- Percocet/Oxycodone: a blue circle, a blue square with a white P inside, a banana
- Xanax: a bus; a chocolate bar
- Adderall: an A- symbol
Emojis for Illicit Drugs
The universal sign for drugs is a red maple leaf. Other emojis you might see for illicit drugs include:
- Methamphetamines/Meth: a crystal ball, a blue heart, a blue diamond, a greenish-blue vial
- Heroin: a brown heart, a green dragon
- Cocaine: a snowflake, a cloud with snow coming out of it, a snowman, a blue diamond, an eight ball, a brown key, a smiling face with its tongue sticking out, a pufferfish
- MDMA/Molly: a red heart, a yellow lightning bolt, a blue X, a yellow and red pill, a red candy
- Mushrooms: a red-capped mushroom
- Cough syrup: purple grapes, a purple heart, a baby bottle
- Marijuana: a puff of smoke, yellow flames, a palm tree, an open-mouthed shocked face, a four-leaf clover
Other Drug-Related Emojis
Emojis aren’t only being used to represent actual illicit substances. The DEA has also found certain emojis being used to describe drug-related situations or people, like dealers. Examples include:
- Dealer advertising: a smiling face with money signs on its tongue and in its eyes, a crown, a yellow money bag, a green dollar with a band around it, an electric plug
- High potency/Wanting or selling a strong drug: a rocket ship, a bomb, a red and yellow explosion symbol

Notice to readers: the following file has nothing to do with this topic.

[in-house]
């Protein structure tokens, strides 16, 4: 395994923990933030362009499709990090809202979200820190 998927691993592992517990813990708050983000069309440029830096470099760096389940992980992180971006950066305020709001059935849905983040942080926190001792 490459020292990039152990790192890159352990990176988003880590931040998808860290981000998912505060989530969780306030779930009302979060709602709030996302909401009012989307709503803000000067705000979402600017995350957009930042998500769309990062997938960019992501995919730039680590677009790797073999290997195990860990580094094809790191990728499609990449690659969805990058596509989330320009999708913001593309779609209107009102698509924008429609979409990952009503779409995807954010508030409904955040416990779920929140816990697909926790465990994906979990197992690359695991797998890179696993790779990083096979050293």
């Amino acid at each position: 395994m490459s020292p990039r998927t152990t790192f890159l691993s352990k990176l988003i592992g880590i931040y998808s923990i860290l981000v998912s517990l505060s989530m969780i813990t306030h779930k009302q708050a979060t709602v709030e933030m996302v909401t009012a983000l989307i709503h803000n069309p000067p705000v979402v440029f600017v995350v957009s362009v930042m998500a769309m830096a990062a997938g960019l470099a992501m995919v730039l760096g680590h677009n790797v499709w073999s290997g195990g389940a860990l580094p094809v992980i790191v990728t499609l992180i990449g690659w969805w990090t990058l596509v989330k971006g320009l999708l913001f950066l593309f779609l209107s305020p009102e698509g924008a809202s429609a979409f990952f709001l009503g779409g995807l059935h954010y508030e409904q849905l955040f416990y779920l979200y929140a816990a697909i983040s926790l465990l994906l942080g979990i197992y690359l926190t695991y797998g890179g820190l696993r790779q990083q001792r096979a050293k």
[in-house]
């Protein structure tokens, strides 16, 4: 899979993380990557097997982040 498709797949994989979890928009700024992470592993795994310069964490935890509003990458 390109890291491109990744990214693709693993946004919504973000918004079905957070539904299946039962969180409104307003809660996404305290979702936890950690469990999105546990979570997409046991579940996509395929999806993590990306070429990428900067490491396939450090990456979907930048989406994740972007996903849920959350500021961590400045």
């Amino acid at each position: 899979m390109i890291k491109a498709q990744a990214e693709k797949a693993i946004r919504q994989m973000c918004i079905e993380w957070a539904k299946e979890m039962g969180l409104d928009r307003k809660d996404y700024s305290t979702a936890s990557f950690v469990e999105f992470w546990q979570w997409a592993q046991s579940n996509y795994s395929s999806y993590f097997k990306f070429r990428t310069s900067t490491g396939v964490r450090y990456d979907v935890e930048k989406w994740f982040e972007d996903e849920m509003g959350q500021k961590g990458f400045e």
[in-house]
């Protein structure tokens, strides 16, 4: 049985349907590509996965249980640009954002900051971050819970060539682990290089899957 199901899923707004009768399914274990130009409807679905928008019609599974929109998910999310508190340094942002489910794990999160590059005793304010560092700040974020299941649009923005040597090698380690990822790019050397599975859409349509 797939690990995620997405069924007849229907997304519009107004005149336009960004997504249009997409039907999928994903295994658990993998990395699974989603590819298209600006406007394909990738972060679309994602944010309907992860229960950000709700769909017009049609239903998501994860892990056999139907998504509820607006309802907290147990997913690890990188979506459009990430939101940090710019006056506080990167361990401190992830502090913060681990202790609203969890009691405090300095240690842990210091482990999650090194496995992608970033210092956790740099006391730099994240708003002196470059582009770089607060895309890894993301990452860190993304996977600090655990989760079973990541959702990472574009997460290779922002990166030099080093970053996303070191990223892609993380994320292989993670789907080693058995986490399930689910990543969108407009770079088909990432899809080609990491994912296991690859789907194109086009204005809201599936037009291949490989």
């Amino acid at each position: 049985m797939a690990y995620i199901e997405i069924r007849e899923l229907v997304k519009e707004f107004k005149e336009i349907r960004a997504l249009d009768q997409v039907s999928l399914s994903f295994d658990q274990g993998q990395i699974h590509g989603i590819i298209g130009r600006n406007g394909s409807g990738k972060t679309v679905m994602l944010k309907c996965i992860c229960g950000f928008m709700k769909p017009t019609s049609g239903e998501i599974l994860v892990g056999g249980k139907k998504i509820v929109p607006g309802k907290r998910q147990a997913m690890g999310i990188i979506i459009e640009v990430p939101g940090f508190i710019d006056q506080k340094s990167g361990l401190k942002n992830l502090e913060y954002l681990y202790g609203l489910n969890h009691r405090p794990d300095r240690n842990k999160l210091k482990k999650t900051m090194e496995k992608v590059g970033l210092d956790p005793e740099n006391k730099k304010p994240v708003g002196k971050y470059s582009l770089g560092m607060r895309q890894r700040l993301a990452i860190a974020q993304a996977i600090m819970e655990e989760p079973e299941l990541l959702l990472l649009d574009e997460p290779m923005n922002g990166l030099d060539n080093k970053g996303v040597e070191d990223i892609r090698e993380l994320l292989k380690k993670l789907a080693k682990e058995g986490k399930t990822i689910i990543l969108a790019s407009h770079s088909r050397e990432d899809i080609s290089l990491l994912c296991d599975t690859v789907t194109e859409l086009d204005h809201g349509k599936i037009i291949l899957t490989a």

- Large batch/wanting to purchase a drug in bulk: a chocolate chip cookie
Are You Seeing Someone Use These Terms and Concerned They’re Using Drugs? What Is the Next Step?
Some of these symbols could be innocent if used alone. For example, a teenager who occasionally uses a chocolate bar emoji isn’t necessarily trying to score Xanax. A snowflake isn’t always a cocaine emoji, especially if used in winter. A red heart can just as easily be meant to show love as be a molly drug emoji.
However, your concern may be warranted if you notice your child using any of the symbols frequently or notice several drug emojis being used in the same texts. It’s important to consider in what context the emojis are being used and whether your teenager shows any signs of addiction. Signs of addiction in teenagers might include:
- Losing interest in activities, hobbies or friends they once enjoyed
- Mood swings, including irritability and angry outbursts
- Declining performance in school or at work
- Sleeping more than usual (without another cause, such as an illness)
- Weight loss
- Frequent nosebleeds
- Red or watery eyes
- Shakes or tremors
Are you seeing your teen or one of their friends use these terms and are becoming concerned they’re using drugs? The next step is to seek professional help in determining whether your loved one is battling drug addiction. FHE Health has years of experience helping youth and adults overcome drug addiction. Contact us today at (844) 299-0618 to learn more. One of our compassionate counselors is standing by to take your call 24/7, so we can help you or your teen get the help you need.